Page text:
by CIO Staff

Japan Scrutinizing Tech Sales After Missile Tests

Jul 07, 20063 mins

Japanese companies are likely to face greater scrutiny on certain international sales of IT equipment following North Korea’s firing of seven missiles into the Sea of Japan early Wednesday.

Japan’s Ministry of Economy, Trade and Industry (METI) is working hard to check suspicious trading between Japanese companies and those with suspected links to North Korea, said a Japanese government spokesman, speaking on customary condition of anonymity.

Sales of both electronic and mechanical high-tech equipment to North Korea are regulated, but evidence has suggested that much of the technology North Korea relies on for its military program comes from Japan.

In 2003, a North Korean defector who claimed to have worked in the country’s missile program told a U.S. Senate hearing that Japan was a major source for technology used in the missiles.

“I worked for nine years as an expert in the guidance system for the North Korean missile industry, and I can tell you definitely that over 90 percent of these parts come from Japan,” the defector said at the hearing.

This week’s missile firing, which had been anticipated for some weeks, brought a quick response from Japan. It began by banning visits by a North Korean trading boat called the Mangyongbong-92.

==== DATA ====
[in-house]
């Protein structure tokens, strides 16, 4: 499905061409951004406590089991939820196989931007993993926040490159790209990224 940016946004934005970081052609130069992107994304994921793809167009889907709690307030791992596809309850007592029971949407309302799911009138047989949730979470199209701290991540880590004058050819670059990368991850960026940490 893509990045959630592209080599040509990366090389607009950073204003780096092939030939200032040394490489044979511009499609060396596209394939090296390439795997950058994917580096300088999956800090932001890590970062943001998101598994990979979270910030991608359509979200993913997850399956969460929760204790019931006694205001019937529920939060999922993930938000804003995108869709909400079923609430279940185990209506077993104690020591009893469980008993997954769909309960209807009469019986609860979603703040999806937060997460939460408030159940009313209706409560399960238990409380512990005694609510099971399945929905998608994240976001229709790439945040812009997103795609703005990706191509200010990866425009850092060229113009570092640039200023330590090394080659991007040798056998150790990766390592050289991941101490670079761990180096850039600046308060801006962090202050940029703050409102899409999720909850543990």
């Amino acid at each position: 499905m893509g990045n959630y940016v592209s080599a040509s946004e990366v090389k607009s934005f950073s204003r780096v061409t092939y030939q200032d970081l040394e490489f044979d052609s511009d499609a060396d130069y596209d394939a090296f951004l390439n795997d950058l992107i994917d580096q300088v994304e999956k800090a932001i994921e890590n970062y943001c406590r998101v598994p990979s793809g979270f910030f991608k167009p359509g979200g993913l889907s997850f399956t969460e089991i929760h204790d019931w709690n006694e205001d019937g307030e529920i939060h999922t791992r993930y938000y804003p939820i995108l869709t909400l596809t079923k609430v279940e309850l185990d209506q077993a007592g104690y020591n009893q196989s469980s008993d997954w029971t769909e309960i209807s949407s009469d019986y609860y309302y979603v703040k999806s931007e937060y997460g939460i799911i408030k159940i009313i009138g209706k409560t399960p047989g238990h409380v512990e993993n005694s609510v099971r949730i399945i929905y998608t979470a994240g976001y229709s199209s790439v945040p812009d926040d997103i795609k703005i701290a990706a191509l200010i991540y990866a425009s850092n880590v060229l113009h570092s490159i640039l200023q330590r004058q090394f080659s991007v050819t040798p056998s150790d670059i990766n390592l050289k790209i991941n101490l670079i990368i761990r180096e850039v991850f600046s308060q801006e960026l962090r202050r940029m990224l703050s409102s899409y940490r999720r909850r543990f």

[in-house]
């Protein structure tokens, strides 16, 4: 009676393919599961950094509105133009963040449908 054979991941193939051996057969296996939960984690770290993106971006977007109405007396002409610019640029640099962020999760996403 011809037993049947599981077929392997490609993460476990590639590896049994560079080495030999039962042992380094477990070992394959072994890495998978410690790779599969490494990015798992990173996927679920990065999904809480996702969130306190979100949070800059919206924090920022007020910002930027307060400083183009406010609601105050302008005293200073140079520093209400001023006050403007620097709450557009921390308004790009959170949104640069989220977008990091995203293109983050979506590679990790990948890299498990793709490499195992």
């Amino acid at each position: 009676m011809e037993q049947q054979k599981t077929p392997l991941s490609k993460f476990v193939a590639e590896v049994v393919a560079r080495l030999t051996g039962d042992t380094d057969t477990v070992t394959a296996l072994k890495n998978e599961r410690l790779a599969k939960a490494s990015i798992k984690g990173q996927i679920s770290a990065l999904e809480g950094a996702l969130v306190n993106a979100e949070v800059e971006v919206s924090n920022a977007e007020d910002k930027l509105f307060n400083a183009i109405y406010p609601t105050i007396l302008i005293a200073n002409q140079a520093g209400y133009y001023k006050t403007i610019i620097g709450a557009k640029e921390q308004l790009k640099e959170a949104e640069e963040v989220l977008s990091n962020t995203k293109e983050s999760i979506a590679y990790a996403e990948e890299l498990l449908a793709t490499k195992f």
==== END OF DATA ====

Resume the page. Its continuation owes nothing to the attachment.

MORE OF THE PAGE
The ship regularly sails between the two countries and is suspected to have been used to carry components from Japan that can be used to build missiles. In Tokyo’s Akihabara electronics district, parts such as processors, radio receivers and GPS components, the sale of which are regulated to certain countries, can be bought openly.

“The Japanese government is aware of the possibility that the ferry ship can be used for such purposes,” Tomohiko Taniguchi, deputy press secretary at Japan’s Ministry of Foreign Affairs, said at a news conference Friday. Japanese customs officers have been trying harder in the past few years to keep track of what’s being carried on the ship, he said.

Akihabara is packed with companies selling a wide range of electronics products and components, much of it difficult to find off the shelf anywhere else in the world. The retailers’ preference for cash sales and the wide array of components available make it a perfect place to pick up hard-to-find parts without raising suspicion.

It’s not just North Korea that is suspected of using Akihabara to its advantage. Agents for al-Qaida are also thought to have acquired components in the district in the past, the government spokesman said.

Kim Myong Chol, executive director of the Japan-based Center for Korean-American Peace, who calls himself North Korea’s unofficial spokesman in Japan, denied that any Japanese technology is used in his country’s missiles.

“Why would we depend on Japan for technology?,” he said at a news conference Friday at the Foreign Correspondents’ Club of Japan. “Technology has no boundaries, no international borders. It can be acquired by the Internet, by books. [Our missile program is] entirely independent of Japanese technology. If any country uses Japanese technology, it’s the U.S.A. We never use Japanese technology; we use our own.”

-Martyn Williams, IDG News Service (Tokyo Bureau)

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